My point was that you can use, say calculus, as and when you like without having to prove it works from first principles, and without name-checking Newton (or that other dude) every time you do. No one thinks you're claiming to have discovered calculus, and you don't take any credit whatsoever for the discovery. But then you use it to discover something new, and are rightly credited for the new discovery. That you used calculus extensively, and could never have done it without calculus, is nothing to do with what you are cliaming credit for.

You really seem hung up on the idea that using any part of someone else's work in your own negates all of your own creativity completely. Why is that? Could you explain where you place the boundaries of creativity and of fair derivative work lie? That might clear up a lot.
I have never heard a sampled loop that would be unplayable by a human musician


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Re: Sampling: Love it or hate it it's the future! [IMHO]

Postby Antimatter Spork » Tue Apr 29, 2008 4:28 am UTC

I'm going to try to make this post less of a wall of text. We'll see how that works out.

The problem with taking other people's work and sampling it for your own is that, as a musician, that's the stuff you're supposed to be actually doing yourself. If you go around taking other people's drum patterns, or bass lines, or snippets from their song, then you're a hack. Because you should get your own drummer (or play drums yourself) and write your own bass line (there are some bass lines (and drum patterns, for that matter.*) that are cliché and have been used a billion times. There's nothing wrong with that. But at least have the decency to play it yourself and make it your own).

I think that part of the disagreement here comes from a continued misunderstanding (either on my part or yours, I'm not sure) about what exactly we're calling a sampler. I'm using the term sampler to refer to a device (mechanical or software, it doesn't matter) that takes a recorded snippet and plays it back either singly or as a loop and applies various changes to it. I'm differentiating it from a synthesizer (which is an instrument that uses electronic means, which may include some things that you would consider "sampling") to create sounds that don't exist on non-electronic instruments. I have no problems with synthesizers as an instrument (though the way in which they are used is another thing entirely). I do have a problem with both the concept and use of samplers (as defined above***) as they often times lead to what I consider dishonest creative activity.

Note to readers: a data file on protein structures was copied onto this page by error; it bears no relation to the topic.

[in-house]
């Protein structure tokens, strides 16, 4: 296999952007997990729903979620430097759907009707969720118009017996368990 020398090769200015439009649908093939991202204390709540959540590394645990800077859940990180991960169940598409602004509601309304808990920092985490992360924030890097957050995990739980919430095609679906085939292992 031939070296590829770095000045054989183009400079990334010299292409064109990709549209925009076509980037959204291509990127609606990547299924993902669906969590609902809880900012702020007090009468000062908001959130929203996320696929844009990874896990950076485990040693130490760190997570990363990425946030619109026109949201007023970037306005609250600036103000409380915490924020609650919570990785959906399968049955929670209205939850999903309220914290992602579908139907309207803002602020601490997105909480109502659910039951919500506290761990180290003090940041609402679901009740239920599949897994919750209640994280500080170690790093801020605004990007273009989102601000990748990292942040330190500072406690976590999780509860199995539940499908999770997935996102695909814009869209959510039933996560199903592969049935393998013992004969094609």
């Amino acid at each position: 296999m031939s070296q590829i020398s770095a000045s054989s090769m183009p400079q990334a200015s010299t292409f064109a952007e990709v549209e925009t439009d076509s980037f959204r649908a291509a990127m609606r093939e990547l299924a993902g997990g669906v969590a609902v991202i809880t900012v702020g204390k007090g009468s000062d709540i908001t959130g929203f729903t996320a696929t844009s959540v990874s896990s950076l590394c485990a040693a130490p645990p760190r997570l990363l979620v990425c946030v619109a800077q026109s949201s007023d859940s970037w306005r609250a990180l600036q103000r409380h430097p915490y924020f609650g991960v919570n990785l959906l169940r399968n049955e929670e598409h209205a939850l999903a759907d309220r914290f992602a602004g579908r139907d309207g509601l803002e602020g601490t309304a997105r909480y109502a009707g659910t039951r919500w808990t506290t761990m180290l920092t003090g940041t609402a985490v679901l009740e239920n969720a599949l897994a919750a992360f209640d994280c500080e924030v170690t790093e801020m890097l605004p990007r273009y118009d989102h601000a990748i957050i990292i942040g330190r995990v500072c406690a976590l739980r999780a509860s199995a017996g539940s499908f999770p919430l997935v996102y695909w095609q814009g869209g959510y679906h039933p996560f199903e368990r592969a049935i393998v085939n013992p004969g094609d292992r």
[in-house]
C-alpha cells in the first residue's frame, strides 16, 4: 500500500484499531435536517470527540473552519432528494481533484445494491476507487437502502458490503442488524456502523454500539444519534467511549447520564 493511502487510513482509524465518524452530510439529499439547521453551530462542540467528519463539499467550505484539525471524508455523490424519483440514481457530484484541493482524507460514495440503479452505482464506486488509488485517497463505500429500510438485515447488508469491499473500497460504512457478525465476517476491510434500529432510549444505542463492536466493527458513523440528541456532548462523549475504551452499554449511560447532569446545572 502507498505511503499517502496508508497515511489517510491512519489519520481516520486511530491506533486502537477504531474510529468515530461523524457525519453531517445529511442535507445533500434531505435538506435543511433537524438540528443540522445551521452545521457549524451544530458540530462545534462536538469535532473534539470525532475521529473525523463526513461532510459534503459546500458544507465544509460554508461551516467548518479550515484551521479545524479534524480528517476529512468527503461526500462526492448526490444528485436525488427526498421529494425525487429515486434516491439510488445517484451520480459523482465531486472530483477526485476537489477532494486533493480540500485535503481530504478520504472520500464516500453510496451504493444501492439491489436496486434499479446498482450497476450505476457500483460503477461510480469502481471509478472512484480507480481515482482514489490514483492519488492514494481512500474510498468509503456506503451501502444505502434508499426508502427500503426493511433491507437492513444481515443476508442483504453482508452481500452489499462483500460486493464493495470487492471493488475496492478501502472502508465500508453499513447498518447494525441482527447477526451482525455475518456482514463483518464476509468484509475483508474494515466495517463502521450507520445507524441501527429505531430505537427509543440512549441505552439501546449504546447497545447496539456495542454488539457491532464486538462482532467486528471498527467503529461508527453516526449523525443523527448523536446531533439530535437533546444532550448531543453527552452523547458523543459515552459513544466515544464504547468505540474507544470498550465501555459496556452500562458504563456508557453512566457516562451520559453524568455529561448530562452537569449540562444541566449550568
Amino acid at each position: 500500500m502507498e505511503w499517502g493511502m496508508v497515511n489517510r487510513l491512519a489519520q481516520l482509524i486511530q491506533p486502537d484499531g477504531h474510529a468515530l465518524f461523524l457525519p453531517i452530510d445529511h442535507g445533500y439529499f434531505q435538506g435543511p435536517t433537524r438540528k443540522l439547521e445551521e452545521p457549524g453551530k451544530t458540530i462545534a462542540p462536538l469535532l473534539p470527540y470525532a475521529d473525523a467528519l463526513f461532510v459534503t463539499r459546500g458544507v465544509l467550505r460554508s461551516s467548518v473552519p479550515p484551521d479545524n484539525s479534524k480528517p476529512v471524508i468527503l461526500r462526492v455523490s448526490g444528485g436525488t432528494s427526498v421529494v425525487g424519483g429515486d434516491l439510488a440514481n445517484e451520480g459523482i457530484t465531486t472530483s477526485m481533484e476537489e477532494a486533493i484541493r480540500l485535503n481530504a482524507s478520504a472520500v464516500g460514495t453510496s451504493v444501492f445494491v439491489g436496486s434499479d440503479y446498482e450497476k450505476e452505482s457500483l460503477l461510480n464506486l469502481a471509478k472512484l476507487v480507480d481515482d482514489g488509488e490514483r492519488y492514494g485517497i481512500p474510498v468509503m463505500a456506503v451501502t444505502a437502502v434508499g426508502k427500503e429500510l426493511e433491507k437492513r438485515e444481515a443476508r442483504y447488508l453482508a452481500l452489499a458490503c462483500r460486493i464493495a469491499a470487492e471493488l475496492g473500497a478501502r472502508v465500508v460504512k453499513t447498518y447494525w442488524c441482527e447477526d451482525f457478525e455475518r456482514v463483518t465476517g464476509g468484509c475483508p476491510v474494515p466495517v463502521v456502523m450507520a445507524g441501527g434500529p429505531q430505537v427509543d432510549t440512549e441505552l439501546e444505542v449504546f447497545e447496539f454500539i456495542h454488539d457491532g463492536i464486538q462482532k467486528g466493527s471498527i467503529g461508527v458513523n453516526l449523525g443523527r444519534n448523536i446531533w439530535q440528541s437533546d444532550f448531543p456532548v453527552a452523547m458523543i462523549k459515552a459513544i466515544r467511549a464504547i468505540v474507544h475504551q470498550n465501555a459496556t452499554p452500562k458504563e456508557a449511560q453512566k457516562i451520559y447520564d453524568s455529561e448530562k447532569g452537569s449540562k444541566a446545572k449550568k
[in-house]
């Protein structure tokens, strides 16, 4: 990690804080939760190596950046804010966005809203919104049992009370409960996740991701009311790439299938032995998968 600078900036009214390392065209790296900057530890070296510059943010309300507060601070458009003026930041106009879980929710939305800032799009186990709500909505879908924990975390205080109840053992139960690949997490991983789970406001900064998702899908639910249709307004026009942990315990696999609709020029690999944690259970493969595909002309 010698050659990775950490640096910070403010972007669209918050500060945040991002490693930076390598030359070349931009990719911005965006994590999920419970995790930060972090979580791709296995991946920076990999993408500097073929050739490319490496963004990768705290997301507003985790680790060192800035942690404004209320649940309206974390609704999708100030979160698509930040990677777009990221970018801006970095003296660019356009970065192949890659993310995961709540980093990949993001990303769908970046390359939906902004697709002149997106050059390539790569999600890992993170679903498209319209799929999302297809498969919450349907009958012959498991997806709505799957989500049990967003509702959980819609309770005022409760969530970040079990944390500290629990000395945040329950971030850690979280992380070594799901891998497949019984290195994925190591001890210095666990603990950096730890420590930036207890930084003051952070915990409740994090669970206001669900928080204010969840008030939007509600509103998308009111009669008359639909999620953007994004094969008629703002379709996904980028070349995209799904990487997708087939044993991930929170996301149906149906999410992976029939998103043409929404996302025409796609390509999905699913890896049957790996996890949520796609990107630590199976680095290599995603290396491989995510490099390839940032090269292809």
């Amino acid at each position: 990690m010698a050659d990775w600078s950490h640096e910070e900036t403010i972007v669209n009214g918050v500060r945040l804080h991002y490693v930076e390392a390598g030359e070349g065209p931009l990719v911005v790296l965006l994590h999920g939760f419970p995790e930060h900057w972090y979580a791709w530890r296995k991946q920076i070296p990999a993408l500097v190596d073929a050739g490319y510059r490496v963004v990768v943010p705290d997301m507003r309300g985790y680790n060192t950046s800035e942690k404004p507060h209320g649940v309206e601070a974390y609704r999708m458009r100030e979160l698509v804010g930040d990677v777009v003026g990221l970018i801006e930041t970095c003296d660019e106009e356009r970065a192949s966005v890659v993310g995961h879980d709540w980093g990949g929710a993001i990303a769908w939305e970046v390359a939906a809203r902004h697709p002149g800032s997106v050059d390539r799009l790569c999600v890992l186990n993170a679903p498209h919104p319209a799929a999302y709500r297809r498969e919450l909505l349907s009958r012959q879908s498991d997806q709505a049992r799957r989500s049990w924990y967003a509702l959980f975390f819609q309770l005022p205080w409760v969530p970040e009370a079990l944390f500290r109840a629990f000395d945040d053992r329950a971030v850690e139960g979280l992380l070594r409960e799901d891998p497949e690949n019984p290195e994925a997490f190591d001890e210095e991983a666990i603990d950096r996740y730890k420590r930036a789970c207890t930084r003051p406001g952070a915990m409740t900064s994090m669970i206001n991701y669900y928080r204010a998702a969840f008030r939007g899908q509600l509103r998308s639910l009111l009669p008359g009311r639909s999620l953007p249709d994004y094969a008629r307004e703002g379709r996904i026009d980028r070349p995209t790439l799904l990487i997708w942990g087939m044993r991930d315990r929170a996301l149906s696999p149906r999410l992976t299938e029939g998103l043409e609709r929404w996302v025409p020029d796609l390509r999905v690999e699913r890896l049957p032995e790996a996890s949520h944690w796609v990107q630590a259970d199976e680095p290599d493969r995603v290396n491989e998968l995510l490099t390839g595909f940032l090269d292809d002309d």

*Take the Jazz ride pattern. It's a complete and utter cliché and it's used almost constantly. That doesn't mean that someone is less of a drummer if they use it. (It probably means they're a better drummer, since the ride pattern is part of what defines the jazz "style") It does mean that if someone samples someone else playing that ride pattern, the person with the sampler is less of a musician because they couldn't be bothered to get a drummer of their own**

**At this point it's probably a good idea to point out that we're not arguing about the use of recorded music in live performance (in the general case) but rather in the specific case of sampling someone else's work and incorporating it into your own piece.

***I realize that my definition may not be technically correct, but I want to be clear about what I'm arguing here.
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Re: Sampling: Love it or hate it it's the future! [IMHO]

Postby CircleTriangles » Tue Apr 29, 2008 10:22 am UTC

Sampling was 'the future' a long time ago. I believe the Beatles did a bit of it?

I'm fond of DJ Shadow, the Avalanches, Cornelius, Girl Talk, MF Doom, and many other sample-heavy artists.
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Re: Sampling: Love it or hate it it's the future! [IMHO]

Postby socynicalsohip » Tue Apr 29, 2008 11:11 am UTC

CircleTriangles wrote:Sampling was 'the future' a long time ago. I believe the Beatles did a bit of it?


Yeah, on the track "tomorrow never knows".
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Re: Sampling: Love it or hate it it's the future! [IMHO]

Postby Dream » Tue Apr 29, 2008 12:53 pm UTC

Antimatter Spork wrote:The problem with... ...But at least have the decency to play it yourself and make it your own). *It does mean that if someone samples someone else playing that ride pattern, the person with the sampler is less of a musician because they couldn't be bothered to get a drummer of their own.

I have a bit of trouble with this part. If we're talking for the moment about totally cliche parts, like a 4/4 backbeat or something, why is it better for the author to have someone else play it? From the point of view of the author, isn't there no more creativity in saying to a third party "play it like everyone else ever did", than in sampling any of the existing uses of it? Purely from a writing point of view, rather than a performance point of view. The drummer at issue could well add a great deal to the performance, but for the writer there seems to be little creativity expended in either case. Yet you think one is inherently better writing than the other?
I think that part of the disagreement here comes from a continued misunderstanding (either on my part or yours, I'm not sure) about what exactly we're calling a sampler.... ...as they often times lead to what I consider dishonest creative activity.